The U.S. Financial Stability Oversight Council (FSOC) announced today the launch of the Climate-related Financial Risk Advisory Committee (CFRAC), aimed at helping the council with identifying, assessing and mitigating climate-related risks to the financial system.

Initial members of the new council represent a broad range of backgrounds, including financial services executives, sustainability disclosure specialists, climate data providers, academics and NGOs, among others.

FSOC’ mandate is to identify risks and respond to emerging threats to financial stability in the U.S. The council is chaired by the Secretary of the Treasury, and brings together federal financial regulators, state regulators and insurance experts. Members of FSCO include the heads of the Federal Reserve, SEC, Federal Deposit Insurance Corporation, and Federal Housing Finance Agency, among others.

Plans to establish the committee were released last year, as part of FSOC’s Report on Climate-Related Financial Risk. The report identified climate change as an emerging and increasing threat to the U.S.’ financial stability, and made a series of recommendations for federal agencies to take action to address the threat, including using scenario analysis to assess climate-related financial risks to financial stability, evaluating the need for new regulations to account for these risks, and enhancing climate-related disclosure.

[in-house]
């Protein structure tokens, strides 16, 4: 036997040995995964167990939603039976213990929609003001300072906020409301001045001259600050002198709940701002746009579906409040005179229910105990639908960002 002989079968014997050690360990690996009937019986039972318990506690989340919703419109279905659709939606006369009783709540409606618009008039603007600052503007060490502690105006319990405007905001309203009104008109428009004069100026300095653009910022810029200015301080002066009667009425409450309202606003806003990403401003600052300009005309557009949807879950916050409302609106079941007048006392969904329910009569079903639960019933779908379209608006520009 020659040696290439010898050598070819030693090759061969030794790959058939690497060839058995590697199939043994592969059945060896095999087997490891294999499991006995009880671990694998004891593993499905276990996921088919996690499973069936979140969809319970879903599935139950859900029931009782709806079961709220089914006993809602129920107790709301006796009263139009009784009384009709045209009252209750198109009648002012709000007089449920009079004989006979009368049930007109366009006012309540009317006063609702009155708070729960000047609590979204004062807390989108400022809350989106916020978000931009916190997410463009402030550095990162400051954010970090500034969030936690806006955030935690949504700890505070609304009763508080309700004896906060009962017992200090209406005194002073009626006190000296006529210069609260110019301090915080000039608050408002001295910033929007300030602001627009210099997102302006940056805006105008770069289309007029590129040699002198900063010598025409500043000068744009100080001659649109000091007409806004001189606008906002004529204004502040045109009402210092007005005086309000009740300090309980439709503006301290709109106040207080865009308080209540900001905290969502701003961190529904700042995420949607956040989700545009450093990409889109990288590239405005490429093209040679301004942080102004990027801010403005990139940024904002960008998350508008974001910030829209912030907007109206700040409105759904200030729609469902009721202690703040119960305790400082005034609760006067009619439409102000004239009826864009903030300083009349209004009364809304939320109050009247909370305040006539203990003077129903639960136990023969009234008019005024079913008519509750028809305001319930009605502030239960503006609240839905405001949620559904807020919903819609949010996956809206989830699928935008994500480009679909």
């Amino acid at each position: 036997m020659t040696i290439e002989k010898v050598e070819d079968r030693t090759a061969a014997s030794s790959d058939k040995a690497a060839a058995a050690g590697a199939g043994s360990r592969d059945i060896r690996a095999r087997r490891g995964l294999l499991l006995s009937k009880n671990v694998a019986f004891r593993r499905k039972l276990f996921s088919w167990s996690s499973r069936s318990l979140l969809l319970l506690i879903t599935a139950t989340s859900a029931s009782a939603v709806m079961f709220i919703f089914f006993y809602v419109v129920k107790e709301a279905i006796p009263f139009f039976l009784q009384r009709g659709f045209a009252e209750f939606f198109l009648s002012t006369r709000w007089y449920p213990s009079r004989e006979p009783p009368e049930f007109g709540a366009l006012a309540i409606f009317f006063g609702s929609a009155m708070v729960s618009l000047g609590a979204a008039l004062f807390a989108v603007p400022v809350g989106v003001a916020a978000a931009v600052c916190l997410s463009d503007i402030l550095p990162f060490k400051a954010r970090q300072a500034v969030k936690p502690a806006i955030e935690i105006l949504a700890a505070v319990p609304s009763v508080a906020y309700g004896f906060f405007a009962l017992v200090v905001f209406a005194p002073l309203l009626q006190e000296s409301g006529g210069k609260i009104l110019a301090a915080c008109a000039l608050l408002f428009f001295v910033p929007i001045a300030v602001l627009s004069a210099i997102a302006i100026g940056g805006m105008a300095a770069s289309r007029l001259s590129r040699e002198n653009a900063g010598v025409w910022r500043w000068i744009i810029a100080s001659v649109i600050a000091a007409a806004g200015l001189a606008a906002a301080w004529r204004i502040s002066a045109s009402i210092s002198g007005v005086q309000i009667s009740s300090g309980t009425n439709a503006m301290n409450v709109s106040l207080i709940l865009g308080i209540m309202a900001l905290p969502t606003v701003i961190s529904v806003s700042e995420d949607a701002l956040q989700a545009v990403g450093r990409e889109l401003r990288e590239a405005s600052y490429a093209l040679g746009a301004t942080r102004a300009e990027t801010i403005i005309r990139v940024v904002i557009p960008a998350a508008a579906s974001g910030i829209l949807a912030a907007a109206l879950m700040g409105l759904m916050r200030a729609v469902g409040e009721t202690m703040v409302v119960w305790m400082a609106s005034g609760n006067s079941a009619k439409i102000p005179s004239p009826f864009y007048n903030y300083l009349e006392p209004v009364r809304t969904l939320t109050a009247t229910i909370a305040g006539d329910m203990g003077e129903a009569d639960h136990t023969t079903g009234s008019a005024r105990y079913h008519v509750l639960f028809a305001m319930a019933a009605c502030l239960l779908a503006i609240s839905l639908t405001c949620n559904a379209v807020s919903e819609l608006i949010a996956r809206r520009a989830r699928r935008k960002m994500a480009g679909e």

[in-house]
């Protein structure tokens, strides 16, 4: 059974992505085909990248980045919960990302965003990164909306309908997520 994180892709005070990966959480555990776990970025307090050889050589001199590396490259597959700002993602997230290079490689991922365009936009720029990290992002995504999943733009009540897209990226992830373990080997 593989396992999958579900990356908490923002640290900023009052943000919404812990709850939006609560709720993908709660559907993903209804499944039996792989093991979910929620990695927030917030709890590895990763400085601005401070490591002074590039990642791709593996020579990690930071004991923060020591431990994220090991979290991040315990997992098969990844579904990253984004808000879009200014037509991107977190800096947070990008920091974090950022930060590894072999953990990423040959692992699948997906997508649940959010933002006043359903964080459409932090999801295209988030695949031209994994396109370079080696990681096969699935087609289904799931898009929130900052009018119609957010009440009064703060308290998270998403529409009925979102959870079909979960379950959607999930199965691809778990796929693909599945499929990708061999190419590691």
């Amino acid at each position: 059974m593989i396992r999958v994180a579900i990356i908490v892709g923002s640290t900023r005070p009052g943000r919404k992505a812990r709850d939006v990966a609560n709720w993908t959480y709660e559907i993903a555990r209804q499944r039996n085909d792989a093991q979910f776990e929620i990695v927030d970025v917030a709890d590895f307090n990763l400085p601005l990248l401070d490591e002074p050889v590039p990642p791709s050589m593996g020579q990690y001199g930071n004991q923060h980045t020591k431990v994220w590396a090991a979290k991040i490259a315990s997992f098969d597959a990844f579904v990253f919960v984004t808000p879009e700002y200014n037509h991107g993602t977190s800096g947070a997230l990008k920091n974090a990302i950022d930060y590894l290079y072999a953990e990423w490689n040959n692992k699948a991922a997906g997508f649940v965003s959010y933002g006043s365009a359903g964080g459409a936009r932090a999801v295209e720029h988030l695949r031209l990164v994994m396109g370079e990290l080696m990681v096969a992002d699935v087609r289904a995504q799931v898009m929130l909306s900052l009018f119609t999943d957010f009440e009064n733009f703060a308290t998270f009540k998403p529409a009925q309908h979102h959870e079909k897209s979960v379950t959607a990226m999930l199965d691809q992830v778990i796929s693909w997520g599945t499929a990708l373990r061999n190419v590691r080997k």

According to CFRAC’s charter, the new committee’s purpose is to assist FSOC “in gathering information on, conducting analysis of, and making recommendations to identify, assess, and mitigate climate-related risks to the financial system.” Responsibilities of the committee will include gathering and analyzing information on climate-related risks to the financial system, identifying and recommending ways to address information gaps and inconsistencies, and making recommendations on identifying, assessing and mitigating the risks.

Secretary of the Treasury Janet L. Yellen said:

“In establishing this committee, we will leverage the expertise of those outside of government and work collaboratively to improve our collective understanding of how climate change may impact the financial sector.  The newly established advisory committee will also ensure that state and federal policymakers hear from leading experts on climate-related financial risks.”

The first meeting of the new committee is anticipated to take place in early 2023. Click here to view a list of CFRAC’s initial members.

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